Note: I love myself and love my life now, but occasionally old Depression and his buddy Anxiety will still sneak into my brain to play with the lightswitch. Sometimes it feels so dark inside that it physically hurts. And when the darkness is closing in, I have learned to keep a stash of candles near to hand in my heart. I wanted to share the one I am using today, in case maybe you are fighting a battle too.
Once upon a time I had lost very nearly everything — jobs, stuff, and above all someone who was very important to me. I was barely holding on, and spending periods living in my car (at one point parking all over town in fear of the repo men taking my “house”).
My main source of income was giving taxi rides through rideshare apps, so I ended up meeting lots of fascinating people (and gaining interesting stories).
One night, I was very close indeed to the end of my rope. I didn’t really see any way to fix my problems, and I felt very alone. It just didn’t feel like it was worth trying anymore – it felt as if everything I had ever tried in life kept going up in smoke. I had decided that if things didn’t turn around in the next day or two, I was ready to end my life.
And at that pivotal moment, as so often happens, Life threw the perfect stranger into my path.
I remember I had a passenger call to one of the local gay bars, and I picked up an older guy in the wee hours of the morning. He was the tiniest, most adorable Italian man with a majestic silver moustache and the kind of merry smile that made his eyes crinkle and showed a lifetime of good vibes and stories.
Well, he’d had plenty to drink, and he was feeling talkative, and I swear to God he could just tell that I wasn’t okay. It was a very long drive to his home in a quite well-to-do area of town, and I think he could tell that I just needed someone, anyone, to simply talk to me. And so he started talking about his life.
He told of how, from childhood, he had a close relationship with God. And he explained, though I won’t give away the whole story, that God had told him in a dream that he had a very specific job on earth for his whole lifetime. “You are a healer of hearts!”
He told of how, late in life, he came to terms with his sexuality and told his wife of decades. “She’s still my best friend to this day!” He talked about how much he loved his sons, and how proud he was of them; one worked as a movie producer in Hollywood, and would sometimes send a plane out to bring his dad to premiers. Another son was an accomplished opera singer, who at one point had the opportunity to sing for the Pope — a big deal, “since we’re Catholic!”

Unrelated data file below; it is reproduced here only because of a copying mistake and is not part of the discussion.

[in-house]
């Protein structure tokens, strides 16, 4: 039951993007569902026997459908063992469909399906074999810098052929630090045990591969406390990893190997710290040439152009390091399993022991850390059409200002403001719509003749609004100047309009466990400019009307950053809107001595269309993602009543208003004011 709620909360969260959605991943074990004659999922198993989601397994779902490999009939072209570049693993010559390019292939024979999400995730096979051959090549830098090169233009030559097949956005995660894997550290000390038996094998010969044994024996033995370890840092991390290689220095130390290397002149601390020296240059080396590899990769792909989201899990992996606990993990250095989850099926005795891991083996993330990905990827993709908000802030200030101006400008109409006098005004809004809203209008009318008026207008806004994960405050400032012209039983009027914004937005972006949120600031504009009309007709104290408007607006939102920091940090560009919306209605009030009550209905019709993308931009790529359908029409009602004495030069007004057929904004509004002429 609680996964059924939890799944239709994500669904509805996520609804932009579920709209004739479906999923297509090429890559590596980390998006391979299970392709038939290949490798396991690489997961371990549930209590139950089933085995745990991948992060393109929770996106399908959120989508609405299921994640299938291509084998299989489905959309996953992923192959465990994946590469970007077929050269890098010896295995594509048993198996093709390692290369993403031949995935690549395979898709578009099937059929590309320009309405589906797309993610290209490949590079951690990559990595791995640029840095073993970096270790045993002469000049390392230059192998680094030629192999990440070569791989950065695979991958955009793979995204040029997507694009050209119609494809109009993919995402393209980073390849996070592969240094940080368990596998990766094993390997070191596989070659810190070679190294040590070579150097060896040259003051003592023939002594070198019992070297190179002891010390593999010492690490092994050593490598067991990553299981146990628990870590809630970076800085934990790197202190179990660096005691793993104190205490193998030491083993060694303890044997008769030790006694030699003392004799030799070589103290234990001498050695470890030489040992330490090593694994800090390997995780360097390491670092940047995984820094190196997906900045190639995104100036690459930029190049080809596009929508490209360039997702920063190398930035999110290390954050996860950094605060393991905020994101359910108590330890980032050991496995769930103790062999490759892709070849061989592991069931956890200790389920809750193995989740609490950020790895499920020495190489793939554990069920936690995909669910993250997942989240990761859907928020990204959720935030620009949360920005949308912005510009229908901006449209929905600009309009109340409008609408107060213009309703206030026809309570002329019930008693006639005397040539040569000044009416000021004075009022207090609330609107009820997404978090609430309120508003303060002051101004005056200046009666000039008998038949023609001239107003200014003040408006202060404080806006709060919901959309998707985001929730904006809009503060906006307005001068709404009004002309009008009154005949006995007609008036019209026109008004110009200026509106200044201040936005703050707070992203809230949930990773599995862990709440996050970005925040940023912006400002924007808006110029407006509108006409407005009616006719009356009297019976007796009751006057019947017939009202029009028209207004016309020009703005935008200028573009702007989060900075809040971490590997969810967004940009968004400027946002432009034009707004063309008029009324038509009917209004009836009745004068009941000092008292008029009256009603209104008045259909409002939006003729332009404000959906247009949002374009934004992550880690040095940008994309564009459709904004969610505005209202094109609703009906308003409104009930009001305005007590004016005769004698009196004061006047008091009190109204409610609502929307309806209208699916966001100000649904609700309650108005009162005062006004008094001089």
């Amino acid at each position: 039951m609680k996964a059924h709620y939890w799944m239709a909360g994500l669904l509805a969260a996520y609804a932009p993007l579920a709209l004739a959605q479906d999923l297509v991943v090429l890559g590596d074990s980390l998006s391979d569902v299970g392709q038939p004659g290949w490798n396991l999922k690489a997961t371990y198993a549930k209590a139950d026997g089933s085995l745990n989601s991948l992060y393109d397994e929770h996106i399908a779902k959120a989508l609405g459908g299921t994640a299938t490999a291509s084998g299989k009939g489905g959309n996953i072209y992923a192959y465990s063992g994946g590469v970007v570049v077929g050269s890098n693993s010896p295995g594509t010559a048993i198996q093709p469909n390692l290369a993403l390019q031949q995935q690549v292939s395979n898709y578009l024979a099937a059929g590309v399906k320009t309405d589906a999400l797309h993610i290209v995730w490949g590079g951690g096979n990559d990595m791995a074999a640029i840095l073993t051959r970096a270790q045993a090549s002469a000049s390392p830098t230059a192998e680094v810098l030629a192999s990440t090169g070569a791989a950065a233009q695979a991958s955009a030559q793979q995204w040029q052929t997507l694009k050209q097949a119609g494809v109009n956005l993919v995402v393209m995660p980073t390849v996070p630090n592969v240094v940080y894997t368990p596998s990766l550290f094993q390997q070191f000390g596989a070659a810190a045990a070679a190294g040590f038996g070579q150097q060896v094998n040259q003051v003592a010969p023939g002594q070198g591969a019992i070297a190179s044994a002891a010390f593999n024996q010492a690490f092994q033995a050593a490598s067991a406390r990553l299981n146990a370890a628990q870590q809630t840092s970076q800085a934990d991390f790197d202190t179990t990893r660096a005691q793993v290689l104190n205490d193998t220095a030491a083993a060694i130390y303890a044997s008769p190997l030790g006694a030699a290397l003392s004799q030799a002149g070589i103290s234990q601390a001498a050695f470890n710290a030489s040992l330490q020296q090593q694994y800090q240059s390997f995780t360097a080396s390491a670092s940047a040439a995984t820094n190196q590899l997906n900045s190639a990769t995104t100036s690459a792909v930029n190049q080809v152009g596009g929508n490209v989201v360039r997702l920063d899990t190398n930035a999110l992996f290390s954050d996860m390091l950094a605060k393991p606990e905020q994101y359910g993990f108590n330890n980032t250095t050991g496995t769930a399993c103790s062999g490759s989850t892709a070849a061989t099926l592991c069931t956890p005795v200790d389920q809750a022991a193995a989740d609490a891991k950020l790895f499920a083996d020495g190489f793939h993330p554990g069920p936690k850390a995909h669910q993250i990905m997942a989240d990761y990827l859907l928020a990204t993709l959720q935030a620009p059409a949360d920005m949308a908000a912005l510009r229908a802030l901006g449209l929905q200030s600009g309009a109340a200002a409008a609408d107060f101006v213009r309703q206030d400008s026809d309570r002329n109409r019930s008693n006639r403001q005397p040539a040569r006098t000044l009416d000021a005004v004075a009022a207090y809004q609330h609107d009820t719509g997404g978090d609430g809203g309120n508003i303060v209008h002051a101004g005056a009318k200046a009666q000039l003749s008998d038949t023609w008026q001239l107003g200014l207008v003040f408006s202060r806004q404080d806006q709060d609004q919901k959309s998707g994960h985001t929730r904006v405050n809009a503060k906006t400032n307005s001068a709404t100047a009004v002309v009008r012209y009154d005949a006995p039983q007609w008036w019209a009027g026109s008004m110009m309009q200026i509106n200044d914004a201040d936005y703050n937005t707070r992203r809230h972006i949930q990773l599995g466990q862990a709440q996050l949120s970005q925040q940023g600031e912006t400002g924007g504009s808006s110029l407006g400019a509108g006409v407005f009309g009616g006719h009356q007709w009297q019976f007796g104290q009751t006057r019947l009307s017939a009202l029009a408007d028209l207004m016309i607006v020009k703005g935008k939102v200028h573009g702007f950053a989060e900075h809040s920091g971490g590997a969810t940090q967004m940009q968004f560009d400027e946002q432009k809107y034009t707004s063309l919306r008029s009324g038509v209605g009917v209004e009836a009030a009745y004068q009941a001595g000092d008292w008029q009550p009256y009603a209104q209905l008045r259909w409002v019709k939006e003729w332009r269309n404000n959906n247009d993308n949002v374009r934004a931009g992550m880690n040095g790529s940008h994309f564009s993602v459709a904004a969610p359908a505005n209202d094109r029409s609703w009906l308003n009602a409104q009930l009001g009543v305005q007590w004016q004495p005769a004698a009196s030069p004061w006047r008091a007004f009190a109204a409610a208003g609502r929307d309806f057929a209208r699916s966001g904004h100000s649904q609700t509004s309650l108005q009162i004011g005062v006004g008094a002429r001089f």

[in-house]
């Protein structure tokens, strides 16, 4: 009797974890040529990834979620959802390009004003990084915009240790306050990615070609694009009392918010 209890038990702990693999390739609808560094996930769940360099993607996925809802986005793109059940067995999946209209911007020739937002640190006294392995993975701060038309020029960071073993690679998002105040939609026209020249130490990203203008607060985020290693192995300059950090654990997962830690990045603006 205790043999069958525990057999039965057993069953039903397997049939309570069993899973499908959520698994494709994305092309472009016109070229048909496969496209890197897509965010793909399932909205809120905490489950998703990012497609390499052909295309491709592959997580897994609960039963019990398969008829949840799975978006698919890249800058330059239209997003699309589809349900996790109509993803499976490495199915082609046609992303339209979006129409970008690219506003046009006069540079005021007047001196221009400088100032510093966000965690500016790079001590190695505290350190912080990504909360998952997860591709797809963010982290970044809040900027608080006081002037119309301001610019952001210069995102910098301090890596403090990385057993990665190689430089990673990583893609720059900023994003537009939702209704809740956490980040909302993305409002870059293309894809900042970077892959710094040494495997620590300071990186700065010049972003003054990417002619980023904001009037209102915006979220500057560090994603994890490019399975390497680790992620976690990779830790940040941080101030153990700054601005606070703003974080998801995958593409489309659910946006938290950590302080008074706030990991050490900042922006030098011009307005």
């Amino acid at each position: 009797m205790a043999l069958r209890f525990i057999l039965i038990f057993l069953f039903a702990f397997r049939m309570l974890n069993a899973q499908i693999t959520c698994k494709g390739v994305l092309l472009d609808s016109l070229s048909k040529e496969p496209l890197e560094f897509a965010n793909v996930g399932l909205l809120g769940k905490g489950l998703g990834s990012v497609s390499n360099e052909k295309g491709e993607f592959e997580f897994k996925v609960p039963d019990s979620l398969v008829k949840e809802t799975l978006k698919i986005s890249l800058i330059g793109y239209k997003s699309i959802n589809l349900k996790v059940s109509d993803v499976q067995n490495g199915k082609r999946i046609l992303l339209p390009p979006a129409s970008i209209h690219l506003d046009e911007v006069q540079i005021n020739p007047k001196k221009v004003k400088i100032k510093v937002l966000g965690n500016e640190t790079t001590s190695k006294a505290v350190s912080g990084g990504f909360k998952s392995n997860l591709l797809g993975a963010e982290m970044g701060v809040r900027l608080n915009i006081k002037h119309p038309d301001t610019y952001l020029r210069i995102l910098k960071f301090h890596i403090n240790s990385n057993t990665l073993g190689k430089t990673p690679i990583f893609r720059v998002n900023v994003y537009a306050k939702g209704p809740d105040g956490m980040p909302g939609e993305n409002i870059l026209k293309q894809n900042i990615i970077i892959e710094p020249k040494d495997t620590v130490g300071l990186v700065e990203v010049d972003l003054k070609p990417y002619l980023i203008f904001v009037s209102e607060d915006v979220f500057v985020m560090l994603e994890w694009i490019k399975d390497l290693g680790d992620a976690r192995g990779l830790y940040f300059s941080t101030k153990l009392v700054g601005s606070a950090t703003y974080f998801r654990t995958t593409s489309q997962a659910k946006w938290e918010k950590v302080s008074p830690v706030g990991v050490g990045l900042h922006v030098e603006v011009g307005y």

After wonderful stories about the people in his life that he clearly loved so much, he talked about how it felt to be getting older. He said, “I have a plan! When I die, I want my kids to have a wonderful Italian dinner with wonderful food and lots of wine. I want them to talk about Dad and share their memories and laugh at all the stories. And after everybody’s had enough to eat, I want them to go for a walk on the beach. They’ll have my ashes in a little bag, nothing fancy, and they’ll make a little hole in it. And when all the ashes are gone, I want them to look around in confusion, and say, ‘We lost dad!’ “
And then he looked at me in a way that is so hard to describe; do you know those moments where someone looks at you and it feels like they can just see you, including the stories you won’t tell and the hurt that you are trying to hide?
And he started asking me a little about myself. And it’s weird, because it was like he was stone cold sober in that moment, and I don’t know why, but I just opened up to him in a way that I had maybe never opened up to anyone before. And I didn’t tell him about the girl, or the jobs, or the debt — I told him about something at the core.
I told him about losing my faith, and that sometimes I have bad dreams, and I have always had a terror at the core of my being that, at the end of everything, I’m bad. That in the story of my life, I won’t end up being the hero, or even a good person. That I’ll be the villain, or the coward.
“I’m scared that maybe I’m not really good,” I said.
His face got so serious, and grave for a moment. And then he laid a hand on my arm and said, “Listen, I want you to know something. Me and God are like this,” and he crossed his fingers. “And God wants me to tell you that you’re one of His kids. And you’re going to be okay.”
By then the ride was ending, though I tell you he was one of the only people on earth I actually got out of the car and gave a hug at the end of a Lyft ride. I don’t know his name, and I have no idea if he’s even still alive, but I know that he saved my life that night, and there have been a lot of really hard times where I was about to quit, and I thought about my little Italian man and the power of his raw, gentle kindness. I can’t really tell the story without crying, but it’s important. He’s one of my Strangers, people who have appeared out of nowhere and saved or changed the course of my life.
Now, I still don’t really have religion or traditional faith. But I’ll tell you one thing. I have hope — and it’s thanks to good, sweet, kind people like that guy whose name I don’t even know. Never underestimate your impact on other human beings, even in the most tangential moments. And no matter how bad it gets, know that you’re never utterly alone — Life has a way of looking out for us, if we let it.
So today, as the darkness closes in, and that weight starts crushing my soul, I am thinking about my friend all those years ago, and I’m thanking him, and everything feels like it’s going to be okay. This is the candle that I hold close to my chest tonight as the Dementors close in, and I feel warm.
I’m going to be okay.
And so are you.
Image: Shutterstock, Used Under License (Edited)